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ORGAN DONATION: The increasing need for organ transplants in Australia is outpacing slow growth in donor numbers.

Monday, January 21, 2013

Tuesday 22 January 2013

ORGAN DONATION: The increasing need for organ transplants in Australia is outpacing slow growth in donor numbers.

Figures released today show that Australians continue to miss out on life-saving transplants. In 2012 there were just 17 more deceased organ donors than in 2011.
Since 2009, the Australian Organ and Tissue Authority (OTA), with a recurrent annual operating budget of $40 million, has been responsible for transforming the organ and tissue donation sector to meet international leading practice. Yet Australian donation rates remain among the lowest in the developed world.
There has been only a small increase in organ donor numbers in Australia in recent years. This growth is no match for the increasing need in the community and falls well below international best practice.
ShareLife Australia calls on the OTA and Federal Government to address this pressing public health shortcoming and to work to significantly increase access to life-saving organ transplants.
In 2012 there were 354 deceased organ donors and 1052 recipients, compared to 337 donors and 1009 recipients in 2011.
The international comparator – donors per million of population (dpmp) - was 15.1 in 2011 and 15.6 in 2012, falling short of the Authority’s target of 16.3 dpmp. The top eight countries in the world achieve between 25 and 35 dpmp. Australia is ranked 22nd in the developed world.
Widespread community support for organ donation has not translated to high organ donor rates. Only a small percentage of people die in circumstances that can lead to organ donation so each opportunity is very important. Lapses in potential donor identification and low consent rates are two areas that must be the focus in our hospitals, and a nationally coordinated system is key.
Assistant Professor Holly Northam has worked and studied extensively in organ donation as a critical care nurse and donor coordinator. Professor Northam is conducting qualitative research on the experience of Australian families who were required to make an organ donation decision in the last three years. She sees an opportunity for improved care for donor families which has the potential to lead to an increase in consent rates and improve donation results.
“Research reveals the Australian community are generous and want to help others following their deaths. They see organ and tissue donation as lifesaving and transforming. We need to give grieving families of deceased people every opportunity to honour their loved one’s wish to donate. Excellence in end of life care and support is hugely important. The care and comfort of all involved including the potential donor’s family and our health professionals is paramount,”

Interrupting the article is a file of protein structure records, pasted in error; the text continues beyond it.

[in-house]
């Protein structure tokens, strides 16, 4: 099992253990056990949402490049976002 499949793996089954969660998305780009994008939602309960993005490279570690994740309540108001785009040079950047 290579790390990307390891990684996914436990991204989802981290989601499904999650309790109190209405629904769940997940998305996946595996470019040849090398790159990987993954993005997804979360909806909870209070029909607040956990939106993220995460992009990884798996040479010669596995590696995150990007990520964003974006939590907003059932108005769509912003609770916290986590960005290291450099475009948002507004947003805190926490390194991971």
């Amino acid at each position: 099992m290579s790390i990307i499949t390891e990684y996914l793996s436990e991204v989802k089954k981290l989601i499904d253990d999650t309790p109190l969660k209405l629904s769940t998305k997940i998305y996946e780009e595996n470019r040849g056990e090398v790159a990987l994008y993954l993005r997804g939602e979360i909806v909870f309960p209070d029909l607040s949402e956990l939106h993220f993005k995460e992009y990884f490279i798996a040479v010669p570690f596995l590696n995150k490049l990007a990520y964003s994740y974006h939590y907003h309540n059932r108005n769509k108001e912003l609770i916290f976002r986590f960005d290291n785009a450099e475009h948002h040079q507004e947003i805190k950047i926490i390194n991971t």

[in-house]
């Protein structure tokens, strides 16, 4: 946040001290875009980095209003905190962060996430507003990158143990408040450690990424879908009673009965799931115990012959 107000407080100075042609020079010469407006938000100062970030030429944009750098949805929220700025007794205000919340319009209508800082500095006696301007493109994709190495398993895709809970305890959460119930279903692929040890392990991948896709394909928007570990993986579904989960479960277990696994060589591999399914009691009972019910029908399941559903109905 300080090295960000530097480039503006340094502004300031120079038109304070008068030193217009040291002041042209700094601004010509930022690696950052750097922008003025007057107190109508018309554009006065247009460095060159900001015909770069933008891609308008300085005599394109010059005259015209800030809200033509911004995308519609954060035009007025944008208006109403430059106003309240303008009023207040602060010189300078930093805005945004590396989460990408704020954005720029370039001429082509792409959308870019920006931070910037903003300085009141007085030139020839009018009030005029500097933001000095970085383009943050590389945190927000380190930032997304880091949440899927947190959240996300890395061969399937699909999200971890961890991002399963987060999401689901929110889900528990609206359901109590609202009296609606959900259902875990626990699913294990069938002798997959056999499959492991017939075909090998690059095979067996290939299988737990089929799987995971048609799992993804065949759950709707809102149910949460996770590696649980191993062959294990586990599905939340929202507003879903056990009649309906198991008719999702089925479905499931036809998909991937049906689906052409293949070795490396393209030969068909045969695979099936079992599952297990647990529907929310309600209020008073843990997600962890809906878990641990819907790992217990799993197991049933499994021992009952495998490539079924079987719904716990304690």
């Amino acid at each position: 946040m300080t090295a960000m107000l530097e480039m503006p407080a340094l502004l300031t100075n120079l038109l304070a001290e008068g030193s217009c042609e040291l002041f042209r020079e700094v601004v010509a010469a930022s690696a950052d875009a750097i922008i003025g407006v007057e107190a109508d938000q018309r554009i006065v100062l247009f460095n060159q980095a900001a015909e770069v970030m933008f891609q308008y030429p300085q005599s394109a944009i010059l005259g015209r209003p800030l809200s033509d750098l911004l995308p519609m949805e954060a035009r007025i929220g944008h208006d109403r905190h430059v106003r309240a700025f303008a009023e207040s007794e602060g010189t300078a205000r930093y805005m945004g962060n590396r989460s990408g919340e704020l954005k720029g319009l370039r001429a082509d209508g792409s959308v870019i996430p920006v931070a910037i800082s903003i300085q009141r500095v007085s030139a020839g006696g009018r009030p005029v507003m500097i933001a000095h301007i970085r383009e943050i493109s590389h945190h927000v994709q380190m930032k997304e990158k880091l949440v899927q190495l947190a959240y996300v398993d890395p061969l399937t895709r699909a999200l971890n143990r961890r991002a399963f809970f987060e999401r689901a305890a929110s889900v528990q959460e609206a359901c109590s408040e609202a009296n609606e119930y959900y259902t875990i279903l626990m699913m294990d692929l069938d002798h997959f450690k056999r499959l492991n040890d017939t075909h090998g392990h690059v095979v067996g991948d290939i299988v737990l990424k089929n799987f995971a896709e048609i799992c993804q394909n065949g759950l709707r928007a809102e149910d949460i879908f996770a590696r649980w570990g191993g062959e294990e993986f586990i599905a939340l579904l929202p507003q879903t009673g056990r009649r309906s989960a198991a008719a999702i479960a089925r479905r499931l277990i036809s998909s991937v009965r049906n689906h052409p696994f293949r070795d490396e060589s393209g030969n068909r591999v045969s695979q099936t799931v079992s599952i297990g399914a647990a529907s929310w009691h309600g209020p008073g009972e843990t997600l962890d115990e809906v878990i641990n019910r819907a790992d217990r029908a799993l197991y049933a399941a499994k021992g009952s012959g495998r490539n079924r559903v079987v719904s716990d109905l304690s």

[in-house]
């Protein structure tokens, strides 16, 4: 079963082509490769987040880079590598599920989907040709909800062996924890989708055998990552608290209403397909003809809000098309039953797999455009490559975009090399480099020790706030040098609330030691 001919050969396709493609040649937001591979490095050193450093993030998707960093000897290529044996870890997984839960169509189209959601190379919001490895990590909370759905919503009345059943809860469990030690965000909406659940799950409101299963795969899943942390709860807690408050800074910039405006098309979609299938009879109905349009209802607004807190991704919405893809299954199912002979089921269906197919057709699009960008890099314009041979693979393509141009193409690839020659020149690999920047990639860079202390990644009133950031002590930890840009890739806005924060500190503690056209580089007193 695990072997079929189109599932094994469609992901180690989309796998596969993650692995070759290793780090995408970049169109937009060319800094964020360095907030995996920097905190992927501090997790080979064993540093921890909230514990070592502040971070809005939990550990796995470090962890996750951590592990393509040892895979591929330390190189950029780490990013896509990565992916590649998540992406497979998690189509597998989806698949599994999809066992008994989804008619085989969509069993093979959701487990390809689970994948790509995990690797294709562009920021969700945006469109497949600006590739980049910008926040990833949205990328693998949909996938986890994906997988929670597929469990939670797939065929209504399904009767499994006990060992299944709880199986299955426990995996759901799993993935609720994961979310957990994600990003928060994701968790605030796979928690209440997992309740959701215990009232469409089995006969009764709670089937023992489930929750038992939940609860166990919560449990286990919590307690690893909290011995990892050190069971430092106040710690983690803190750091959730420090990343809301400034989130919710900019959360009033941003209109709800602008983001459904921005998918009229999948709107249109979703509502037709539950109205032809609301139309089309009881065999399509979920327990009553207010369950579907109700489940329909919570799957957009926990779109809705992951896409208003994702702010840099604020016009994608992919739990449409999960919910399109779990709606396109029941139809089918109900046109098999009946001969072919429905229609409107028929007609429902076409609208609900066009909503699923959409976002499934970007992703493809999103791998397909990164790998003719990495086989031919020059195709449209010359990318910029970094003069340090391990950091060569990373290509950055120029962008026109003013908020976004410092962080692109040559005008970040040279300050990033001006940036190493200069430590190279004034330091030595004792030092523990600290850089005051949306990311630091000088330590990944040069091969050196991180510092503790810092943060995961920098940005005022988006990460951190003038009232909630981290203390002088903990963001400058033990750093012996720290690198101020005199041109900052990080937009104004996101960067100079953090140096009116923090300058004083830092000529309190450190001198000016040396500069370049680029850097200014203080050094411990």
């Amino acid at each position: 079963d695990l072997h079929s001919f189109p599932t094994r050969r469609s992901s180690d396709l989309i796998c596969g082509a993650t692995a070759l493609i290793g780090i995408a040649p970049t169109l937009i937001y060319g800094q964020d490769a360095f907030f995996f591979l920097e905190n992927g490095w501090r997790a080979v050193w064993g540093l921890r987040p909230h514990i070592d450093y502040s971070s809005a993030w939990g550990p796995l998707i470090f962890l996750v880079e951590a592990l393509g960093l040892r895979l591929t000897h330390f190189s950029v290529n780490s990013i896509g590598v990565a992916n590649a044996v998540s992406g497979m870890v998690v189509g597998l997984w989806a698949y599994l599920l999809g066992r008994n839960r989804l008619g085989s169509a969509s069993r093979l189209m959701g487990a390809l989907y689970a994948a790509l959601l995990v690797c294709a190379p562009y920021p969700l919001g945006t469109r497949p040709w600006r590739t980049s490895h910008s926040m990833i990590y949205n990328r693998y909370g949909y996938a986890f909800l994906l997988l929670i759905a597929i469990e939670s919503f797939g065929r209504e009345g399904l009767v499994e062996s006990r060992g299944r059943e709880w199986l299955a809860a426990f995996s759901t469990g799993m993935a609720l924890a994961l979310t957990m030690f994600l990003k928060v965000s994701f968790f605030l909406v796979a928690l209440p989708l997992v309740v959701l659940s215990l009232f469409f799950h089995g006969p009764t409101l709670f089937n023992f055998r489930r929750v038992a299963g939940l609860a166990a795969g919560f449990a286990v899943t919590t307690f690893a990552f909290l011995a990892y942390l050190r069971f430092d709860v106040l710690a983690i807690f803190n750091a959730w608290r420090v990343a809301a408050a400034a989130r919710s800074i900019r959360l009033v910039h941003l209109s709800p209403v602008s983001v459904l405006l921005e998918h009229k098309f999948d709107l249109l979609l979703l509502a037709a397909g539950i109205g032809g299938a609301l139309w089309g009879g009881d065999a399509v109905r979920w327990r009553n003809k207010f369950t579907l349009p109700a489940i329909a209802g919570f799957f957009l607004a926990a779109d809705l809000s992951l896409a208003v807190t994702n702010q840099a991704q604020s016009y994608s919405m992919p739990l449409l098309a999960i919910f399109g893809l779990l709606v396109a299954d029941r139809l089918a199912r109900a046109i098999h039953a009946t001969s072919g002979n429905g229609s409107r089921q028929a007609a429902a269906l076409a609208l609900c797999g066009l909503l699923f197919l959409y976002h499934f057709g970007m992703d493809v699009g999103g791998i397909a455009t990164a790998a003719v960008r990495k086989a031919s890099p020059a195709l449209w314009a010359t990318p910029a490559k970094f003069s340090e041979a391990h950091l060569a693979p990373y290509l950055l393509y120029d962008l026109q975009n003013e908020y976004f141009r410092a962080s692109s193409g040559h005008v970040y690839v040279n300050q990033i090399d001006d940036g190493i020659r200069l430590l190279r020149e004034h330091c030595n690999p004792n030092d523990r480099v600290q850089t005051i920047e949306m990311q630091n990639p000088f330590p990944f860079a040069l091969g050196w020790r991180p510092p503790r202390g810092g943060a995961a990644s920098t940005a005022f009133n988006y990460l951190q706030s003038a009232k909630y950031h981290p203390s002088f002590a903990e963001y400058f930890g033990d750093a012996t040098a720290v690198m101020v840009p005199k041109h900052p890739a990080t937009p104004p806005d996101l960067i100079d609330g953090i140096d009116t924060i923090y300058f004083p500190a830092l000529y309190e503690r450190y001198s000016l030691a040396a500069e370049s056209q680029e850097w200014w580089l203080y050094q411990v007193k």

“A good experience means families can make an informed decision and have no regrets about their decision. A positive experience has long term implications in the community in encouraging a culture which normalises organ donation,” said Professor Northam.
Marvin Weinman, chairman of ShareLife said: “We are encouraging the leaders charged with health care reform in this country to push the envelope and not accept the status quo. Lives are in the balance,”
“Every decision to donate is gratefully honoured. Lives are transformed by the selfless ‘gift of life’. We need to understand the increasing social and economic impact of heart disease, renal failure, diabetes and other conditions that lead to organ failure. These health problems will affect us all indirectly or directly. Despite excellent transplant outcomes in Australia we have one of the lowest donation rates in the developed world,” said Mr Weinman.


1.   Over 90% of Australians support organ donation for transplantation.

2.   Due to a shortage of organs, hundreds of Australians die waiting each year.

3.   A small percentage of people who die each year are eligible to become organ donors.

4.   There were 337 deceased organ donors across the country in 2011 and 354 in 2012, an increase of five per cent. There was a four per cent increase in recipients (1009 in 2011 to 1052 in 2012)

5.   Australia is ranked 22nd in the world in organ donation for transplantation. World-leading countries achieve more than two times the number of donors per capita.

6.   Since 2008 the number of donors per million people each year has increased from 12.1 dpmp to 15.6 in 2012

7.   At any one time there are about 1600 people on transplant waiting lists, but if more donated organs were available many more could benefit from an organ transplant.

8.   Organ transplantation is a life-saving therapy.

9.   The medical and productivity costs to the community of end-stage organ failure are substantial.

10. The longer a recipient waits for a transplant the greater the risk to their health and wellbeing.

11. Between 2009 and 2012 the Organ and Tissue Authority received $151 million in federal funding with ongoing funding of $40 million per annum.

12. In coming years experts predict that the need for organ transplant will increase at a far greater rate than population growth.

Note to editors

ShareLife Australia is a not-for-profit organisation dedicated to improving Australians’ access to life-saving organ transplants and working to increase the organ donor rate to levels achieved by the World-leading countries. The ShareLife network includes donor families and transplant recipients, leading transplant surgeons and physicians, community and business leaders and other professionals.

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